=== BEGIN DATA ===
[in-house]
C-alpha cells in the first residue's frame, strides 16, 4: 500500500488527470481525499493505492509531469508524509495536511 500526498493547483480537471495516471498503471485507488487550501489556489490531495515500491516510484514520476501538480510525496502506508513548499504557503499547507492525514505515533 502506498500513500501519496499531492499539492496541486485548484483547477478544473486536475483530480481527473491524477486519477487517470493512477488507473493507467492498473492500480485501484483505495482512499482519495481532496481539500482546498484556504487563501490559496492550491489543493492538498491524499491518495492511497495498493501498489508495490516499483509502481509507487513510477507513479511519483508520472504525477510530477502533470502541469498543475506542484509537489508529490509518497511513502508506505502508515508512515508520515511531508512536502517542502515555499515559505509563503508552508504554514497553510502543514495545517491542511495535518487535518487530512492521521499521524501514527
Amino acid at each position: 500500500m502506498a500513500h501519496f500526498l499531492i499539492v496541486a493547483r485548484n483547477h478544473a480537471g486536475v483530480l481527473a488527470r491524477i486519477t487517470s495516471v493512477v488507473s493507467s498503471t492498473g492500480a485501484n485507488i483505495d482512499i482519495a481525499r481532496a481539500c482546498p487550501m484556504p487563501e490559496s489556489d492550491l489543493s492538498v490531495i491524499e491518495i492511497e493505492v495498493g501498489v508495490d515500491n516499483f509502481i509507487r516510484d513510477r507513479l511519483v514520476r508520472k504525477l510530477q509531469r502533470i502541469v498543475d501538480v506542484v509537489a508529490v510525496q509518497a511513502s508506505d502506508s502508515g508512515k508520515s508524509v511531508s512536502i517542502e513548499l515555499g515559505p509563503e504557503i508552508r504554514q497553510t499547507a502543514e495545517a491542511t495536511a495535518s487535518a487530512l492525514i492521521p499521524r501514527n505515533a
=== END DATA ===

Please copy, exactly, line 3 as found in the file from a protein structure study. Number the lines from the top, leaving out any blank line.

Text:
Amino acid at each position: 500500500m502506498a500513500h501519496f500526498l499531492i499539492v496541486a493547483r485548484n483547477h478544473a480537471g486536475v483530480l481527473a488527470r491524477i486519477t487517470s495516471v493512477v488507473s493507467s498503471t492498473g492500480a485501484n485507488i483505495d482512499i482519495a481525499r481532496a481539500c482546498p487550501m484556504p487563501e490559496s489556489d492550491l489543493s492538498v490531495i491524499e491518495i492511497e493505492v495498493g501498489v508495490d515500491n516499483f509502481i509507487r516510484d513510477r507513479l511519483v514520476r508520472k504525477l510530477q509531469r502533470i502541469v498543475d501538480v506542484v509537489a508529490v510525496q509518497a511513502s508506505d502506508s502508515g508512515k508520515s508524509v511531508s512536502i517542502e513548499l515555499g515559505p509563503e504557503i508552508r504554514q497553510t499547507a502543514e495545517a491542511t495536511a495535518s487535518a487530512l492525514i492521521p499521524r501514527n505515533a